Being the first GOP candidate to announce his candidacy that became a 17-person field over a year ago, Cruz was the tea-party favorite, who built one of the most organized campaigns that helped him eliminate other rivals with similar appeals to become the only conservative candidate remaining after winning the Iowa caucus. However, Trump would bounce back to win the rest of February contest in New Hampshire, South Carolina and Nevada. The race would head south and Cruz focused his plan on big wins to catch up to Trump new delegate lead. That plan failed, as every state in the South except Texas during mega-Super Tuesday would give the first place prize to Trump as Cruz would come second in most. The win in his home state of Texas helped keep Cruz candidacy alive and offered him a huge delegate bumped in delegates.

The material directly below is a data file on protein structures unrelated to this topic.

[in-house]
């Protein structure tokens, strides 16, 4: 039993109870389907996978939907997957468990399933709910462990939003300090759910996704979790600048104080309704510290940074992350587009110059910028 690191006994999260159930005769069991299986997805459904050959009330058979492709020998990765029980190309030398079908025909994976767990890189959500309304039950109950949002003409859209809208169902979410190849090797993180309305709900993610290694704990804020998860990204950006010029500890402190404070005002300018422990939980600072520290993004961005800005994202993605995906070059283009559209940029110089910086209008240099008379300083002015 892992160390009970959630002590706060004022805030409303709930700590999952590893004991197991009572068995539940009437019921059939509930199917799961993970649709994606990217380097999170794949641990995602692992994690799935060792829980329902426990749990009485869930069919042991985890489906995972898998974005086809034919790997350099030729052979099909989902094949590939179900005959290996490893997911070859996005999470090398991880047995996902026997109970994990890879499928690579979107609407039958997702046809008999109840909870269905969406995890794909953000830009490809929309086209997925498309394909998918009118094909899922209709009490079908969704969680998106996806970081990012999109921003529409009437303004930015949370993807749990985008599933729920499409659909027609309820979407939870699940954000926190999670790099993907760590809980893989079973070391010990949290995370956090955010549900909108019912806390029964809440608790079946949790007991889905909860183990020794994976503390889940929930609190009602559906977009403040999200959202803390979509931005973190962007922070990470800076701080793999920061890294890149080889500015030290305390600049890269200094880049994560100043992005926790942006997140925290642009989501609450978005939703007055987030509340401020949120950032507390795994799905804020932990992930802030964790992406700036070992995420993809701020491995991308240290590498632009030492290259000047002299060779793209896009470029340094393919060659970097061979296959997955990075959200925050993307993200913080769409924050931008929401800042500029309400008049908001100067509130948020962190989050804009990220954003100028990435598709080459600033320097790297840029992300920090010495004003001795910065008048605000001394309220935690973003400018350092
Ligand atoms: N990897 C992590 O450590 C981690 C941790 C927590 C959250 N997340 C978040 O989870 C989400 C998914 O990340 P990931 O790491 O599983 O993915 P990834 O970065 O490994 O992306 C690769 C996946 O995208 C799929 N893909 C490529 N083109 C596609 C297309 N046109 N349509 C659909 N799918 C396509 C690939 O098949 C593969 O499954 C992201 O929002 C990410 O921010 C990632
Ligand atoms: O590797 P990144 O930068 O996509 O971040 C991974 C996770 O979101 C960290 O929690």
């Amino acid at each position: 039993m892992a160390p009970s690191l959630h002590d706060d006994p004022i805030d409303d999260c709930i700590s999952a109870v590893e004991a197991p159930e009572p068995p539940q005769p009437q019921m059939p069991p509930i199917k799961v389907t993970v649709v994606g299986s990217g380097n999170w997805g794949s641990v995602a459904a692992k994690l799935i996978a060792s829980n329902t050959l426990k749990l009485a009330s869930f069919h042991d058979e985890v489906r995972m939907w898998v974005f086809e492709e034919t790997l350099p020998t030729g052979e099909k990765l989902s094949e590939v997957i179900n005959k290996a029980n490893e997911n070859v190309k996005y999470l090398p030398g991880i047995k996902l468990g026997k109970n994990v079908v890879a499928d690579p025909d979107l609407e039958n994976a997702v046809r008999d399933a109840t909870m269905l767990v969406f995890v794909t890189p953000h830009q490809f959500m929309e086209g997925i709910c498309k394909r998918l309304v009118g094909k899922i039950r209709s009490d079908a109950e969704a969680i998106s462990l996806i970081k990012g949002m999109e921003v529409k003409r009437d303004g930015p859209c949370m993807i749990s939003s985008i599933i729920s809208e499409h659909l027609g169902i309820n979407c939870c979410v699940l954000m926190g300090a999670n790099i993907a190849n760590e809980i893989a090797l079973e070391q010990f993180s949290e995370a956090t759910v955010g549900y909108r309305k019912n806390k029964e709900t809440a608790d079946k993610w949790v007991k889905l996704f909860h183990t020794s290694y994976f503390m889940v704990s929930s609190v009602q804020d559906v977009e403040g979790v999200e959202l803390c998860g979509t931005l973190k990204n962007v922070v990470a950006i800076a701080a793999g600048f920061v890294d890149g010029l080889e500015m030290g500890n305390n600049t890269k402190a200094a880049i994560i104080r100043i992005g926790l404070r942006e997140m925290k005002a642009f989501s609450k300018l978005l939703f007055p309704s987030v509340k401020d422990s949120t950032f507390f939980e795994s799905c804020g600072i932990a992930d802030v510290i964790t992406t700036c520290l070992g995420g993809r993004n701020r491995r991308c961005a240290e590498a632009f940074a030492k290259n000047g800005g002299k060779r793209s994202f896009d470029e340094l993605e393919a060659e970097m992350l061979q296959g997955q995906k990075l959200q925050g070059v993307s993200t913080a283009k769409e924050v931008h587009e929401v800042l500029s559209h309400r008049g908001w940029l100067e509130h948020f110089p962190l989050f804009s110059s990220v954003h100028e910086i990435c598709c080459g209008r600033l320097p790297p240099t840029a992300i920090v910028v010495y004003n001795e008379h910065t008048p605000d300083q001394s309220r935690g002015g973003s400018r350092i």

Tuesday’s primary concluded a five month long, bitter clash between Cruz and Trump, a race that became a two-man spectator show between the former friends that turned bitter enemies. The “bromance” between the two top rivals quickly took a downturn when Cruz unleashed attacks against Trump during a January Fox Business debate in South Carolina. Cruz’s early strategy of playing nice helped him stay away from the fray, as his rivals would try to attack Trump only to drop out right after. Once the race entered Iowa with polls having Trump in first place, Cruz executed a strategy of releasing and using Trump’s past remarks to show he was unqualified to hold the highest office in the land. One remark that would backfire on Cruz and haunt him for months to come was trying to pander to Iowa voters. Using a phase that Trump once said in 1999 in regards to supporting partial birth abortions because “those are New York values, they’re not Iowa values,” Cruz took aim to reminder Iowa of the comment. It backfired on Cruz when Trump managed to slam the Senator for questioning “New York values” by recalling 9/11 attacks and the heroism from first responders. Cruz might have won Iowa, but he didn’t foresee New York playing a pivotal role in deciding the shift of the race as his comment began haunting him months later. As the race turned to the Empire State, Cruz had a tough time shaking the narrative which led to him abandoning the state a few days before the primary as Trump captured over 60% of the votes.